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GP practices are facing unprecedented demand but remain open

Health bosses in Birmingham and Solihull are reminding the public that their GP surgeries are open and have been throughout the pandemic, but that they are exceptionally busy and need their support.

All 160 practices across Birmingham and Solihull have remained open, delivering high quality care in the safest possible way throughout the COVID-19 pandemic, and are continuing to do so.

But with pressure building across the NHS, it’s more important than ever that patients are supportive of their surgeries and patient with healthcare workers.

Patients have noticed that they are being asked to access services in slightly different ways, as the majority of practices operate a ‘triage first’ model which sees a phone or virtual consultation in place of or ahead of a face-to-face appointment. This is the way that General Practice will continue to operate

Anyone wanting to contact their GP practice for anything other than a same day appointment is advised to contact them later in the day, when they may find it easier to get through. Patients can also make use of the NHS App or practice websites to order repeat prescriptions.

While work is underway to ensure more patients can access their practice easily, it’s important to understand that only those people who have a clinical reason to attend in person will be invited to do so.

Dr Will Taylor, Clinical Chair at NHS Birmingham and Solihull Clinical Commissioning Group (CCG) and a local GP, said: “General practice teams, including my own, have been working tirelessly over the last few months, often at great personal sacrifice, to provide not only the same level of care our patients are used to, but to do so in a COVID safe way. The last thing we want to do is invite a very vulnerable elderly person in to the practice at the same time as someone who has a serious fever or other potentially contagious illness.

“We understand that some patients are frustrated that they might not be offered a face-to-face appointment or that they may be waiting longer than usual to get through on the phone, but we can assure the public that we are doing everything we can to cope with the current demand and we are constantly evaluating how we provide care to ensure no one misses out.”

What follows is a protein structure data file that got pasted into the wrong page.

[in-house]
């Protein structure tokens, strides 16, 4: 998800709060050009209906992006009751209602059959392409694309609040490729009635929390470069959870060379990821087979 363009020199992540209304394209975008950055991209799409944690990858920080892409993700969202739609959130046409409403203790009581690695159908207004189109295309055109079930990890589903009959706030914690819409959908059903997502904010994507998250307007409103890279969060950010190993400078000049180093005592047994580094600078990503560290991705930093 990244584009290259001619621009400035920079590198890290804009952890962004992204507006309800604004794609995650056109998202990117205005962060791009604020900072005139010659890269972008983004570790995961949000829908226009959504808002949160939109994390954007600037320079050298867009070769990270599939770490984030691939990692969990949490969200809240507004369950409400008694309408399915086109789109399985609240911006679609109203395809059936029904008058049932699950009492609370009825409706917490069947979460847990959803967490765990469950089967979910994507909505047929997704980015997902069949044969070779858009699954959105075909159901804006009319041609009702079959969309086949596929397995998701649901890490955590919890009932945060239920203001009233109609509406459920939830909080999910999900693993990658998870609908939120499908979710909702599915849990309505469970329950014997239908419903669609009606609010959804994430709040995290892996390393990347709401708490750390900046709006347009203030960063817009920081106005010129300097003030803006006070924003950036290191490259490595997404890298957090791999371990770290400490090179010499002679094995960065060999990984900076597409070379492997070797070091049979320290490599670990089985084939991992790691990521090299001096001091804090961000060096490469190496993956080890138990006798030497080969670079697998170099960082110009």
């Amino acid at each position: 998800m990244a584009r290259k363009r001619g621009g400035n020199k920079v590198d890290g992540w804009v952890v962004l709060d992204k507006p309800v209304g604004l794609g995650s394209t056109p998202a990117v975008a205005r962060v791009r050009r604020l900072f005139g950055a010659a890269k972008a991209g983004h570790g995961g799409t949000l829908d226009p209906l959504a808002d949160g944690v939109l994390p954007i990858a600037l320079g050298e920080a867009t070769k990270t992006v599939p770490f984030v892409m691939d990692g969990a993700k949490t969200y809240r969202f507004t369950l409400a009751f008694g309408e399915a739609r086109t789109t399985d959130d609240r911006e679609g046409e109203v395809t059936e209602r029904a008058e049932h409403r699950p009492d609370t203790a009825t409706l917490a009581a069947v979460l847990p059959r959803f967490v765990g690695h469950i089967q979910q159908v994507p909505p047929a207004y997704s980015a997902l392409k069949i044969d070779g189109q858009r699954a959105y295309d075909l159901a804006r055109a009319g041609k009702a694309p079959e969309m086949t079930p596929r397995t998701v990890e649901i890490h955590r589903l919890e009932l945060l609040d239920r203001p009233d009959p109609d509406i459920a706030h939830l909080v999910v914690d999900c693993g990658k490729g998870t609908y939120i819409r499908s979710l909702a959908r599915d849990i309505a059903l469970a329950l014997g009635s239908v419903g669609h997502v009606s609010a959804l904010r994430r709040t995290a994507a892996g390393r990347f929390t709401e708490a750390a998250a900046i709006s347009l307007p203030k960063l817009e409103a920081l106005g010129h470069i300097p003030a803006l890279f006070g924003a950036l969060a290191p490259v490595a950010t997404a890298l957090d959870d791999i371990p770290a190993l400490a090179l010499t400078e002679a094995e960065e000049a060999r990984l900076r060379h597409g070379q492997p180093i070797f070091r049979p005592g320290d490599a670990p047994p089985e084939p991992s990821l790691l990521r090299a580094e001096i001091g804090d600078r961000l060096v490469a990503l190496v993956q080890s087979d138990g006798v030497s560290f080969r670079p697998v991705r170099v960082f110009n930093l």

In Birmingham and Solihull, general practice is offering almost 20% more patient appointments on the same day and up to seven days compared to 2019 – with 1.8 million offered in June to September 2021 compared to 1.5 million in the same months in 2019.

The number of appointments being undertaken overall between this period in 2021 was 2.3 million compared to 2.1 million in 2019. In September 2021, approximately 613,000 appointments were made, compared with 568,000 in 2019 – equating to 20,000 appointments per day.

Call volumes to practices are up by 100% from June to August 2020 to 2021. In 2020 the average calls per month were 1.07 million, rising to 2.14 million in 2021, which may explain why some patients phoning their practices are struggling to get through. This is having an enormous impact on the workload of General Practice and leaving some patients feeling frustrated. Following the national announcement of extra funding for access, there will be work undertaken to review telephone systems in the coming weeks.

This is all on top of the highly successful COVID-19 vaccination programme, of which general practice has delivered the vast majority, having recently delivered one million COVID vaccines across Birmingham and Solihull.

Dr Richard Mendelsohn, Chief Medical Officer at NHS Birmingham and Solihull CCG and also a local GP, said: “The demand we’re seeing across the whole of the NHS is a huge challenge which we are trying desperately hard to meet. But with this increase in pressure, we are also seeing a huge increase in the level of abuse being directed towards NHS staff which is simply unacceptable. I would urge everyone to continue to demonstrate patience as we work harder than ever to care for you, and would also encourage patients to consider whether they are choosing the very best service for their condition.”

There are multiple options for patients experiencing health concerns, and it’s important we all take responsibility for using the right service for our symptoms.

  • Self care – this is the best choice to treat minor illnesses and injuries, such as hangovers, coughs, colds, grazes, small cuts or sore throats. Many of these can be treated at home simply with over-the-counter medicines and plenty of rest.
  • Pharmacy – Pharmacists can advise on and treat a range of symptoms, avoiding unnecessary trips to GPs or A&E departments. They can support you with things such as diarrhoea, earaches, painful coughs, sticky eyes, teething and rashes.
  • GP – your GP practice can provide you with access to a range of healthcare professionals, including doctors, nurses, prescribers and more. You can speak to your receptionist or care navigator to understand what options might be best for your condition.
  • NHS 111 – you can access 111 online or via the telephone. This is for any urgent but non-life threatening health concerns. They will be able to signpost you to the relevant service and provide advice where appropriate, or book you into an Urgent Treatment Centre.
  • A&E / 999 – you should only attend A&E or dial 999 in a life-threatening emergency such as severe bleeding, breathing difficulties and severe chest pain.
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